Cineyug's DUM, directed by E. Niwas, meanders on the same track that has been explored time and again by makers of Hindi films.
One man with courage makes a majority. One such man is Uday (Vivek Oberoi). His dream of becoming a police officer and serve his country, is accompanied by fierce determination and drive.
Even as he courageously treads on his chosen path, he is confronted by the face of evil in the form of a police officer, Shankar (Atul Kulkarni).
Shankar's deviously selfish intentions are almost as strong as Uday's selfless, noble ones. Indeed, just as each coin has two sides, society has two faces ï¿½ that of the good and evil. Such as that of Uday and Shankar!
A narrative of the grit and will power of a common man Uday, DUM reveals his travails as he overcomes all the barriers that come in the way of achieving his goals of fighting the injustice and evil that blacken society.
DUM tells the tale of a common man's fight with those who hold power ï¿½ a storyline that has been witnessed umpteen times in the past. A genre that has been explored time and again. So does DUM have the power to mesmerise the viewer for the next two hours? Partly!
Remake of the Tamil hit DHILL, DUM has an uneven narrative. Uneven because while it leaves a hammer-strong impact in the first half, the second half of this flick is akin to soda; it opens with a fizz but loses grip subsequently.
DUM has several poignant moments, several clapworthy situations. All in the first half of the enterprise.
The very first sequence between Vivek Oberoi and Atul Kulkarni, which sows the seeds of hatred, is spellbinding. The fight that ensues has the required punch, leaving an indelible impression.
Ditto for Mukesh Rishi's flashback ï¿½ the sequence has the raw appeal to give you goose bumps. Soon thereafter, the two-wheeler sequence, when Atul Kulkarni takes a lift, without knowing the face behind the helmet, is deftly executed. The two-wheeler is stopped at a police barricade, since the cops are on the lookout for some terrorist. Vivek is asked to remove his helmet and how he manages to do so, without Atul Kulkarni getting a look at him, is fascinating.
Ditto for the interval point when Atul Kulkarni spots Vivek and Diya and a chase ensues. Right till the interval point ï¿½ when Vivek is thrown on the railway tracks ï¿½ the turn of events is captivating.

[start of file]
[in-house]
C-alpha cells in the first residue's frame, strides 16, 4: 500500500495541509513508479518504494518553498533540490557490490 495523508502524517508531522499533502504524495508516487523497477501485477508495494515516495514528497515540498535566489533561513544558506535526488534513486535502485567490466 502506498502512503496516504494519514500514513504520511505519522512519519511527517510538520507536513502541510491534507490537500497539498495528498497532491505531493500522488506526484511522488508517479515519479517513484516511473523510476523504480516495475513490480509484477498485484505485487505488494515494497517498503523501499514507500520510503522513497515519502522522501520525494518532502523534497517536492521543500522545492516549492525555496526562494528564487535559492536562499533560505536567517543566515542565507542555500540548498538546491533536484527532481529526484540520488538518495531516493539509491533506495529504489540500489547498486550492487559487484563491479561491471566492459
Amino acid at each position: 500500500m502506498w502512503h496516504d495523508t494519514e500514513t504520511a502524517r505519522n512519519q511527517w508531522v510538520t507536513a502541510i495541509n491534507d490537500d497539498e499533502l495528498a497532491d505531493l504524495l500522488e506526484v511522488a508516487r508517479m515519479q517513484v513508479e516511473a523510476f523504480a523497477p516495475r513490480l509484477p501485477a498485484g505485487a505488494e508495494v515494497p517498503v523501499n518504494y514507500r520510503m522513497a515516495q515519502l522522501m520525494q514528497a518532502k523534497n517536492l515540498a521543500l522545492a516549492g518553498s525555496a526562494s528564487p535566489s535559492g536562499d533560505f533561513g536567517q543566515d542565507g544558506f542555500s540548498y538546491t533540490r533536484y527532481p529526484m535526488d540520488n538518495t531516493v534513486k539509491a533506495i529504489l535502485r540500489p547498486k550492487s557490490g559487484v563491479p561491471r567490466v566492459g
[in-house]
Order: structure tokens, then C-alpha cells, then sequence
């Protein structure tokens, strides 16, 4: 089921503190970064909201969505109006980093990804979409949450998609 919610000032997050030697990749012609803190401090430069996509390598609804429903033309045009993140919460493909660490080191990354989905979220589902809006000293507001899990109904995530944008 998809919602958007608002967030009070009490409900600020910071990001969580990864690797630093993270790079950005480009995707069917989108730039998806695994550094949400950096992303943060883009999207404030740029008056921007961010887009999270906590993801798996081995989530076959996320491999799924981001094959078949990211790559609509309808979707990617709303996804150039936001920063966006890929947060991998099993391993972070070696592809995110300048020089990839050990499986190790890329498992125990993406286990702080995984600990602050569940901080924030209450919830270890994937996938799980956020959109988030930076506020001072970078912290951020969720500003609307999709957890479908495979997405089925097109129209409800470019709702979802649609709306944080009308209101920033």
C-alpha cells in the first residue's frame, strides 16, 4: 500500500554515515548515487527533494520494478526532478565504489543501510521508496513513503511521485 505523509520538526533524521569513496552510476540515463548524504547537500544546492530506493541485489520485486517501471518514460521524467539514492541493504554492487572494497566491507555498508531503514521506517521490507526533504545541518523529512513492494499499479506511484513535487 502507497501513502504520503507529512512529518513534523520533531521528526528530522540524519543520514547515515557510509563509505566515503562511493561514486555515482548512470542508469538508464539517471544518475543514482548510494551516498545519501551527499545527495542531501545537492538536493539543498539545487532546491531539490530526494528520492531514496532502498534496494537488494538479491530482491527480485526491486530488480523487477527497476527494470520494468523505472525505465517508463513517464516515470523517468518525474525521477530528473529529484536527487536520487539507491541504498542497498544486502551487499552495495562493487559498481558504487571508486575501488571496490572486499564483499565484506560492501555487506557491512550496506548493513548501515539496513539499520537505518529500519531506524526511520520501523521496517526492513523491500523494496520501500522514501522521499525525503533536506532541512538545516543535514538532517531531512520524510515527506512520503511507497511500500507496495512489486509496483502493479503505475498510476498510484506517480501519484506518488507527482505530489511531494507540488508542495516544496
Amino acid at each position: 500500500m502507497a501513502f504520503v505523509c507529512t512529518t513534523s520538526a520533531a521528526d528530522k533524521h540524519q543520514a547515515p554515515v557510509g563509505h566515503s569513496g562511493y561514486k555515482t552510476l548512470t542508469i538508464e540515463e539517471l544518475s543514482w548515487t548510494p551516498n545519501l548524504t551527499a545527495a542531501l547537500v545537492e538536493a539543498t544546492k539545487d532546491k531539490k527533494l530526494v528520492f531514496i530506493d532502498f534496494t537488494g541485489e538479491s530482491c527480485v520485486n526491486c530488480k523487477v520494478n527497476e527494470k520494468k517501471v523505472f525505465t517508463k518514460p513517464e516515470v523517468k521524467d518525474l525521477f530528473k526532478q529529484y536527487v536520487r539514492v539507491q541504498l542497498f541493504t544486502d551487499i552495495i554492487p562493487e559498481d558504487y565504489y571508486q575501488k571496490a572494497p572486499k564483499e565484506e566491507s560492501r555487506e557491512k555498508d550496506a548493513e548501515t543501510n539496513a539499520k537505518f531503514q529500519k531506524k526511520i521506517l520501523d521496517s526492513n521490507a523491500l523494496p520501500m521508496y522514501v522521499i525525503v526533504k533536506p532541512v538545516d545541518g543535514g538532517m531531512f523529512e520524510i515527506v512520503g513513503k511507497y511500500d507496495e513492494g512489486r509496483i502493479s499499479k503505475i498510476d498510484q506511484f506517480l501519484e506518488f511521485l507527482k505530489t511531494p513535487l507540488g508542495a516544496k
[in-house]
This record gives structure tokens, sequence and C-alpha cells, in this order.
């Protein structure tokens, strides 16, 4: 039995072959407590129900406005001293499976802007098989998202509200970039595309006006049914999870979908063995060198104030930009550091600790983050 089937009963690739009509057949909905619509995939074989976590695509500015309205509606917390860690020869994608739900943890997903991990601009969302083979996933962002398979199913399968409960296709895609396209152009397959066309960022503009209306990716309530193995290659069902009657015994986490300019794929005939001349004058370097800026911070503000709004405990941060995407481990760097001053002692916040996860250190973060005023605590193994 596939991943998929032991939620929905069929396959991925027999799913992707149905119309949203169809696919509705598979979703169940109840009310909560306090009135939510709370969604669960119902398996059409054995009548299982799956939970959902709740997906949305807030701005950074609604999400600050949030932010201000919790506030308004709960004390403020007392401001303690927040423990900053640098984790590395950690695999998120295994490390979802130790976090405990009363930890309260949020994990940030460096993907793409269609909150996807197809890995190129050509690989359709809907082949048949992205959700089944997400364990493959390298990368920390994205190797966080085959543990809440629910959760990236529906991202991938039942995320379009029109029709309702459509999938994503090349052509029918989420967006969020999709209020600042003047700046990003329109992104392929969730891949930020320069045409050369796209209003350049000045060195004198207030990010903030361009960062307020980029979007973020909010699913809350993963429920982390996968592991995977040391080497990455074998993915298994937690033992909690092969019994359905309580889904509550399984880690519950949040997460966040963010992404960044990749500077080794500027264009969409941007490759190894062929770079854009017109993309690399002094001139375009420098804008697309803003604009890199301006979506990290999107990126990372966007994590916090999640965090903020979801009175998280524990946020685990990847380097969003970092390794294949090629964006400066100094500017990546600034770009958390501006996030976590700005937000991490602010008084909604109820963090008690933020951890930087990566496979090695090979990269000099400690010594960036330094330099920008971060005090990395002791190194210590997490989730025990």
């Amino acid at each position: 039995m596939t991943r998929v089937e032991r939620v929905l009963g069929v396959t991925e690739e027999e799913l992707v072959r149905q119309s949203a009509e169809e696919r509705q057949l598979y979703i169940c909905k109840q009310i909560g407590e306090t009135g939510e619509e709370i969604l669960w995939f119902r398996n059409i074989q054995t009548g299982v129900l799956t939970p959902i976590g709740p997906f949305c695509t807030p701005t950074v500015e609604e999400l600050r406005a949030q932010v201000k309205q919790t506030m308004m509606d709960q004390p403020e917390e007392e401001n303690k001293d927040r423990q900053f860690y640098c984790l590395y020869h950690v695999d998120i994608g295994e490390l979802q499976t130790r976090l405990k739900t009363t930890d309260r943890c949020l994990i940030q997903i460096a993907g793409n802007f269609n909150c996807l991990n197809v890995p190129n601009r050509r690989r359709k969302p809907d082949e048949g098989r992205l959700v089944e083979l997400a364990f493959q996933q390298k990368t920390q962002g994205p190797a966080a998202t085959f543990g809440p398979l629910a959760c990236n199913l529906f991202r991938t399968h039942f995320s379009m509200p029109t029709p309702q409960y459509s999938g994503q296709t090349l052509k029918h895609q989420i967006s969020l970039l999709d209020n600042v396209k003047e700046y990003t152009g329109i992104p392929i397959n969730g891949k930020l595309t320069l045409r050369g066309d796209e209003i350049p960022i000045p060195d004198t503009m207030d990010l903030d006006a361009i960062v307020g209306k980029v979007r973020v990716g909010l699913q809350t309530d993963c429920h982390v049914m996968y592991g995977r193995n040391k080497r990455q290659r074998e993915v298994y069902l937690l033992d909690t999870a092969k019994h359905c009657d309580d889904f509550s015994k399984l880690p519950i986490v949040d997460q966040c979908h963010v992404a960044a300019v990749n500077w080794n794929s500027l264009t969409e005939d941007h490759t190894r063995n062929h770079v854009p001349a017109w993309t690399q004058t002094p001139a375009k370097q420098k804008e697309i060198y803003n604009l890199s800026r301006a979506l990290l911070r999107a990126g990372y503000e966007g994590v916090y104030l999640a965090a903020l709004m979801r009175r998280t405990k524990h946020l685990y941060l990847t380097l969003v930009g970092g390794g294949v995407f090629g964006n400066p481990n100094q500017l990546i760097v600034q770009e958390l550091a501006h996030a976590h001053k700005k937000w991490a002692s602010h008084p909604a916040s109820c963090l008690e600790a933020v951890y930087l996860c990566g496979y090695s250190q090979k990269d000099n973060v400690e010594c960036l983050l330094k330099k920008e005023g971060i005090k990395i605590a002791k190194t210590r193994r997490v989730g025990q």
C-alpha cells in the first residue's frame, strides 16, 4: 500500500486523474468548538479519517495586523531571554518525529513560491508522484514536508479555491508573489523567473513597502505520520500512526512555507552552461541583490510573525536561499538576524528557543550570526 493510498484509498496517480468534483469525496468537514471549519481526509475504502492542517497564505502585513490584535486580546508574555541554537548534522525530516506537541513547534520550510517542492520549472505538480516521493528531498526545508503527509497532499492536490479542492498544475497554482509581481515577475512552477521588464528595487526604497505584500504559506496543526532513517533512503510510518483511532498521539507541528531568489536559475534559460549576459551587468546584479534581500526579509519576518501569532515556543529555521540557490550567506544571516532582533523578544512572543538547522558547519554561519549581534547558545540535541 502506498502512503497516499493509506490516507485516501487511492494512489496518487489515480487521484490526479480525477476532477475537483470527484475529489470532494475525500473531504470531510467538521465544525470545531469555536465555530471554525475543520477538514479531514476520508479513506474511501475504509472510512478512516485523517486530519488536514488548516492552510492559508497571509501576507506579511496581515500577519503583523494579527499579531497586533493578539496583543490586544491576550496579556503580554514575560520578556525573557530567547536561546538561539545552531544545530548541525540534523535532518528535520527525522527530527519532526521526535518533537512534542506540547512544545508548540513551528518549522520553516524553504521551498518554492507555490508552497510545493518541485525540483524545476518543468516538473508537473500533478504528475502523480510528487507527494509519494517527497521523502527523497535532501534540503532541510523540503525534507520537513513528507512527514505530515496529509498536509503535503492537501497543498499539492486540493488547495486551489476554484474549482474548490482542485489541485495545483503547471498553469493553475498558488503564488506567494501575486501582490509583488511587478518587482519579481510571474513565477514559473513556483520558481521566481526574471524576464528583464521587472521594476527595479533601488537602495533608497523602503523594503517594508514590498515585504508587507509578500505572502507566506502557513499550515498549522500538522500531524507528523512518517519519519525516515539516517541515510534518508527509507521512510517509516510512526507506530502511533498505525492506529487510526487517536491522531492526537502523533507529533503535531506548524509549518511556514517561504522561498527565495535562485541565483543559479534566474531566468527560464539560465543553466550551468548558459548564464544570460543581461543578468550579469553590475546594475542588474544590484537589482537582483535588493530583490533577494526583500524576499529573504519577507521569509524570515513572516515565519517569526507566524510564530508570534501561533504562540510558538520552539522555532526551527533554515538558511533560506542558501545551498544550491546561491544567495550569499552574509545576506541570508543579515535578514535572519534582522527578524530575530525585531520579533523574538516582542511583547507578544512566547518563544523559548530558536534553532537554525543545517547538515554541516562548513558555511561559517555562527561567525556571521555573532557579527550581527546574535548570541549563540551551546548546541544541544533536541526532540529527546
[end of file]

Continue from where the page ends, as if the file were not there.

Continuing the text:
But the film falters in the post-interval portions!
After an absorbing first half, the expectations from the second half rise manifold, but the narrative falls prey to mediocrity. That's mainly because the second half doesn't have any notable sequence that remains etched in your memory.
The script leaves a lot to be desired. Ideally, one would've expected the protagonist to join the police force and then settle scores with Atul Kulkarni. But till the very end, Vivek remains a civilian, who's forced to take the law in his hands. Also, the game of one-upmanship gets cumbersome after a point.
Two, the screenplay relies on set formulas that has been witnessed with amazing regularity ï¿½ the killing of Vivek's friend [Sushant Singh], the politician-underworld nexus [Govind Namdev-Yashpal Sharma], the good versus evil fight in the end and how the former eliminates the evilï¿½ Clearly, originality is missing!
Moreover, the pace of the film drops alarmingly in this half, partly because the screenplay has nothing novel to offer. Even the placement of the item song, a raunchy number picturised on model Yana Gupta, is improper. It has been added either to offset/counterbalance the heavy/violent goings-on or because it is mandatory to have a song after every 20 minutes in a Hindi flick.
Director E. Niwas has tackled a different genre this time [SHOOL did tackle a cop's life story, but the cop there was an honest guy] and the young director takes two steps forward as far as the shot execution is concerned. The making is stylish and the sequences, mentioned above, have depth.
But the screenplay [E. Niwas, Mehran] is patchy. The excitement is simply missing in the second half, courtesy a mishmash script and a long-drawn climax. Also, the film is too violent in content. The film does have its share of well-crafted action sequences, but being violent by nature, it will keep the ladies and family audiences at bay.
Surendra Rao's cinematography gives the film the right texture. Abbas Ali Moghal's action is superb. The chase in the very beginning, right till the climax fight, has that rawness, so important for a film that tackles this genre.
Sandeep Chowta's music is functional. Barring the title track, the remaining numbers are comsi comsa. However, the picturisation of at least two songs ï¿½ the title track and 'Babuji' [both choreographed by Ganesh Hegde] ï¿½ is exemplary. Actually, Hegde deserves distinction marks for executing the two songs with aplomb, specially the title track where the camera movement is mindboggling.
Vivek Oberoi is sure to multiply his fan-following, winning the hearts of even those who feel that roles like these are best handled by Sunny Deol. Cast in a role that suits his personality, Vivek gives his all to this character and delivers an electrifying performance.
Atul Kulkarni is superb. So effective is he that you hate his mere presence whenever he appears on screen. Diya Mirza has no role to talk of. Mukesh Rishi is alright. Sushant is wasted in an insignificant role. Govind Namdeo is as usual. Yashpal Sharma is effective. Vivek Shauq, Sheeba and Neena Kulkarni are so-so.
On the whole, DUM has an excellent first half, but a weak second. Although the film has several clapworthy sequences, it falls prey to mediocrity in the second half. Relying too heavily on the tried and tested stuff, DUM should face rough weather at the box-office.